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04. Truth Is God

[Replying to a question asked of him at a meeting in Switzerland on his way back from the Round Table Conference in London, Gandhiji said :]

You have asked me why I consider that God is Truth. In my early youth I was taught to repeat what in Hindu scriptures are known as one thousand names of God. But these one thousand names of God were by no means exha­ustive. We believe—and I think it is the truth—that God has as many names as there are creatures and, therefore we also say that God is nameless and since God has many forms we also consider Him formless, and since He speaks to us through many tongues we consider Him to be speechless and so on. And so when I came to study Islam I found that Islam too had many names for God. I would say with those who say God is Love, God is Love. But deep down in me I used to say that though God may be Love, God is Truth, above all. If it is possible for the human tongue to give the fullest description of God, I have come to the con­clusion that for myself, God is Truth. But two years ago I went a step further and said that Truth is God. You will see the fine distinction between the two statements, viz. that God is Truth and Truth is God. And I came to that con­clusion after a continuous and relentless search after Truth which began nearly fifty years ago. I then found that the nearest approach to Truth was through love. But I also found that love has many meanings in the English language at least and that human love in the sense of passion could become a degrading thing also. I found too that love in the sense of Ahimsa had only a limited number of votaries in the world. But I never found a double meaning in con­nection with truth and even atheists had not demurred to the necessity or power of truth. But in their passion for discover­ing truth, the atheists have not hesitated to deny the very existence of God—from their own point of view rightly. And it was because of this reasoning that I saw that rather than say that God is Truth, I should say that Truth is God. I recall the name of Charles Bradlaugh who delighted to call himself an atheist, but knowing as I do something of him, I would never regard him as an atheist. I would call him a God-fearing man, though I know that he would reject the claim. His face would redden if I would say "Mr. Bradlaugh, you are a truth-fearing man, and so a God-fearing man." I would automatically disarm his criticism by saying that Truth is God, as I have disarmed criticisms of many a young man. Add to this the great difficulty that millions have taken the name of God and in His name committed nameless atrocities. Not that scientists very often do not commit cruelties in the name of truth. I know how in the name of truth and science inhuman cruelties are perpetrated on ani­mals when men perform vivisection. There are thus a number of difficulties in the way, no matter how you describe God. But the human mind is a limited thing, and you have to labour under limitations when you think of a being or entity who is beyond the power of man to grasp.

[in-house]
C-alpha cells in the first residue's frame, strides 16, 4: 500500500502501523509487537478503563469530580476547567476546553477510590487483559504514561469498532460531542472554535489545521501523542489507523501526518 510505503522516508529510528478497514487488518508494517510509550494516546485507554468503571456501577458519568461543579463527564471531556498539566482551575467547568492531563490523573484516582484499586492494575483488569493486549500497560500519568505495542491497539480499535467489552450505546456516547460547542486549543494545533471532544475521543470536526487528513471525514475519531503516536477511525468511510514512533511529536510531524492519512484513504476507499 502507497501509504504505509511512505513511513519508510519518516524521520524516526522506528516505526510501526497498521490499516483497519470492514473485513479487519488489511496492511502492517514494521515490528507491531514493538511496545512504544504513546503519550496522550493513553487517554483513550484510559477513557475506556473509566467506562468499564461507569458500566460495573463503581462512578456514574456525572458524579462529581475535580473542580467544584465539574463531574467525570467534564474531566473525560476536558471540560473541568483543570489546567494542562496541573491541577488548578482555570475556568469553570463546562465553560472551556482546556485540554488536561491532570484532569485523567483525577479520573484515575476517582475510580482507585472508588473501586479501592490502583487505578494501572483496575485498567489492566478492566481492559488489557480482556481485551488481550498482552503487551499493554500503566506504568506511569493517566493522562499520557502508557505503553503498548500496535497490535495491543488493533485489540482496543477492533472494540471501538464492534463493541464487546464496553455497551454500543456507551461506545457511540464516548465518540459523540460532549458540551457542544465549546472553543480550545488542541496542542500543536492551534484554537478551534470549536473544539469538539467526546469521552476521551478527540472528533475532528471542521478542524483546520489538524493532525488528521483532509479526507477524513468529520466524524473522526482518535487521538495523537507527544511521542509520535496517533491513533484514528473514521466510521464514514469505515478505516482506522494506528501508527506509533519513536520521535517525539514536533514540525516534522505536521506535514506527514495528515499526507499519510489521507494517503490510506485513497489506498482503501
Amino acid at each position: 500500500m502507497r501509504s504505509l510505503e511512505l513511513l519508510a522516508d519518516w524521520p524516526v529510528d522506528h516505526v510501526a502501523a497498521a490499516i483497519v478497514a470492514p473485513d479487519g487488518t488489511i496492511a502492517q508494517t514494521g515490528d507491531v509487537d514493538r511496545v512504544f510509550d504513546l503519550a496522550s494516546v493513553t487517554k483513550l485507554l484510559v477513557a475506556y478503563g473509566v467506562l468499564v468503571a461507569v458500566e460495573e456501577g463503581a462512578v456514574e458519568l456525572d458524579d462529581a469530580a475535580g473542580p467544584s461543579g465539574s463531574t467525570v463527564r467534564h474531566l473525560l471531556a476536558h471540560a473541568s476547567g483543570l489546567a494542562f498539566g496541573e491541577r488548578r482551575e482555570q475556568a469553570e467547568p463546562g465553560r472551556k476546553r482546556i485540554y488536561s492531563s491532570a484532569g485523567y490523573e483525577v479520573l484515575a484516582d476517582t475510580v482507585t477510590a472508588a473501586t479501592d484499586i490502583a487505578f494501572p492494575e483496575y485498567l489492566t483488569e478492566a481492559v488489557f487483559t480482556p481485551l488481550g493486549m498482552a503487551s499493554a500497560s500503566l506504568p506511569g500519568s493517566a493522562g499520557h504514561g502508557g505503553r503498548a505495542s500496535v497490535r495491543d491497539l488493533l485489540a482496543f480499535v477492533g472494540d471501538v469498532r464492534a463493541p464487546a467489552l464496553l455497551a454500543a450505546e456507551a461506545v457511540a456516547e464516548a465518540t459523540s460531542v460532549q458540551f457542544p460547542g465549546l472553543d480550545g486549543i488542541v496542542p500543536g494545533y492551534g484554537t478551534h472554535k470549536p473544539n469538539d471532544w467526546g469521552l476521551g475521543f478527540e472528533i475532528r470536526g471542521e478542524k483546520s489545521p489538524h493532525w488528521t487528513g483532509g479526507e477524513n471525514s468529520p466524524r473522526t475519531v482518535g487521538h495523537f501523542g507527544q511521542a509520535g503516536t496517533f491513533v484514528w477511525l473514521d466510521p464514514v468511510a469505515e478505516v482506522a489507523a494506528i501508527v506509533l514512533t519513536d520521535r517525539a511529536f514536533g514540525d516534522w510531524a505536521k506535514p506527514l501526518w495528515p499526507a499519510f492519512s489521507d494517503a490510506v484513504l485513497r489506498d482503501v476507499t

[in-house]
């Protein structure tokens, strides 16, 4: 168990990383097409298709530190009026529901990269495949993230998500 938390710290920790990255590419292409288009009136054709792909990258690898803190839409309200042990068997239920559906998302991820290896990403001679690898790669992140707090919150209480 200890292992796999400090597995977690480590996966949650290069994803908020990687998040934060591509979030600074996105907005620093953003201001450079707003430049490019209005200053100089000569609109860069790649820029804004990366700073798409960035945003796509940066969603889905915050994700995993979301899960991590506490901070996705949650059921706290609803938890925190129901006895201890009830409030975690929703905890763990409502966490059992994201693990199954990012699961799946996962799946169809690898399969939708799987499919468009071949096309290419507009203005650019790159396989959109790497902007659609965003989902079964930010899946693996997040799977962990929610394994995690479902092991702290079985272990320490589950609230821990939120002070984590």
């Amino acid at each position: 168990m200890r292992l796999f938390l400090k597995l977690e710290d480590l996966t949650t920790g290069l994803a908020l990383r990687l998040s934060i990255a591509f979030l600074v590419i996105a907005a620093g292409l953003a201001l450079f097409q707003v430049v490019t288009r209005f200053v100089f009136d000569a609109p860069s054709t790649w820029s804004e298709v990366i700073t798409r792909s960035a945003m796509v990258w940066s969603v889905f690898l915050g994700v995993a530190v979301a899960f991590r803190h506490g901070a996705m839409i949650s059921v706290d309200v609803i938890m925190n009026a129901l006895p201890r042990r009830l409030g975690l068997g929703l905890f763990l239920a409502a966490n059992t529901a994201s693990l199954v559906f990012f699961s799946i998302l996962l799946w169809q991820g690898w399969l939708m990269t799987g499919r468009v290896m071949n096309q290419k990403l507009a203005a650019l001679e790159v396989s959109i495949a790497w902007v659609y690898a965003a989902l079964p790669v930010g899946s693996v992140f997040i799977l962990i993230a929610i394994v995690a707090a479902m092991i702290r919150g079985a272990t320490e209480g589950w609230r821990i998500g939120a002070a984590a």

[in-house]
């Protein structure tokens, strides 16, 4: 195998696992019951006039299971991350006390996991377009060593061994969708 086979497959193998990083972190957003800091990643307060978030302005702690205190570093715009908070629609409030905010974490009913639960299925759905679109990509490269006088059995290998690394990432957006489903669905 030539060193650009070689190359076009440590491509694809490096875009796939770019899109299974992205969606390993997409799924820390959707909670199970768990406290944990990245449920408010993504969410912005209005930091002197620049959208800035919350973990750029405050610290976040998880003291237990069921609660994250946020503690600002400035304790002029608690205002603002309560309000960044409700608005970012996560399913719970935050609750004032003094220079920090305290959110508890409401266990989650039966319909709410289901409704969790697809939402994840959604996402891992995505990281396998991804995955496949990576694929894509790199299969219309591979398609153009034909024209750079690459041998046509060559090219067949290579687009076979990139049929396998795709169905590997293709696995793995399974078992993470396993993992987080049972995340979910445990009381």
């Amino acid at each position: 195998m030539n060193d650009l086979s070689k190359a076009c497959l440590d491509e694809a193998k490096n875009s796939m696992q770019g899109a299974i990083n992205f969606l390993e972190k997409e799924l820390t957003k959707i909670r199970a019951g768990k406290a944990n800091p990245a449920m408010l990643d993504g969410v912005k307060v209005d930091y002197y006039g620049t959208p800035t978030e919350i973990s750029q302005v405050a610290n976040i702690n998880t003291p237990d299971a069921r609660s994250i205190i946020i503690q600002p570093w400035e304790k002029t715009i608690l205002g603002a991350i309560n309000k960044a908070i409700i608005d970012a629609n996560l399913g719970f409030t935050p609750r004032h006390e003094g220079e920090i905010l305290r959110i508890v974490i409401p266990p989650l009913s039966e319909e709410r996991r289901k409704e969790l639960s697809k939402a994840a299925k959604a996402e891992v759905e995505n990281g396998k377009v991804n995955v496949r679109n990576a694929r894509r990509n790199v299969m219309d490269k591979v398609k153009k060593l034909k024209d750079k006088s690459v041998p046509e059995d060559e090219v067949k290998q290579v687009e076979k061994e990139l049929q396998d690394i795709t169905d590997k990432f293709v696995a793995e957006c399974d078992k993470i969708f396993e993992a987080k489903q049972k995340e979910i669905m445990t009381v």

And then we have another thing in Hindu philosophy, viz. God alone is and nothing else exists, and the same truth you find emphasized and exemplified in the Kalma of Islam. There you find it clearly stated—that God alone is and nothing else exists. In fact the Sanskrit word for Truth is a word which literally means that which exists—Sat. For this and several other reasons that I can give you, I have come to the conclusion that the definition, 'Truth is God', gives me the greatest satisfaction. And when you want to find Truth as God the only inevitable means is Love, i.e. non-violence, and since I believe that ultimately the means and end are convertible terms, I should not hesitate to say that God is Love.

'What then is Truth?’

A difficult question, but I have solved it for myself by saying that it is what the voice within tells you. How, then, you ask, different people think of different and contrary truths? Well, seeing that the human mind works through innumerable media and that the evolution of the human mind is not the same for all, it follows that what may be truth for one may be untruth for another, and hence those who have made these experiments have come to the con­clusion that there are certain conditions to be observed in making those experiments. Just as for conducting scientific experiments there is an indispensable scientific course of instruction, in the same way strict preliminary discipline is necessary to qualify a person to make experiments in the spiritual realm. Everyone should, therefore, realize his limitations before he speaks of his Inner Voice. Therefore we have the belief based upon experience, that those who would make individual search after Truth as God, must go through several vows, as for instance, the vow of truth, the vow of Brahmacharya (purity)—for you cannot possibly divide your love for Truth and God with anything else—, the vow of non-violence, of poverty and non-possession. Unless you impose on yourselves the five vows you may not embark on the experiment at all. There are several other conditions prescribed, but I must not take you through all of them. Suffice it to say that those who have made these experiments know that it is not proper for everyone to claim to hear the voice of conscience, and it is because we have at the present moment everybody claiming the right of conscience without going through any discipline whatso­ever and there is so much untruth being delivered to a be­wildered world, all that I can, in true humility, present to you is that truth is not to be found by anybody who has not got an abundant sense of humility. If you would swim on the bosom of the ocean of Truth you must reduce your­self to a zero. Further than this I cannot go along this fascinating path.

Young India, 31-12-'31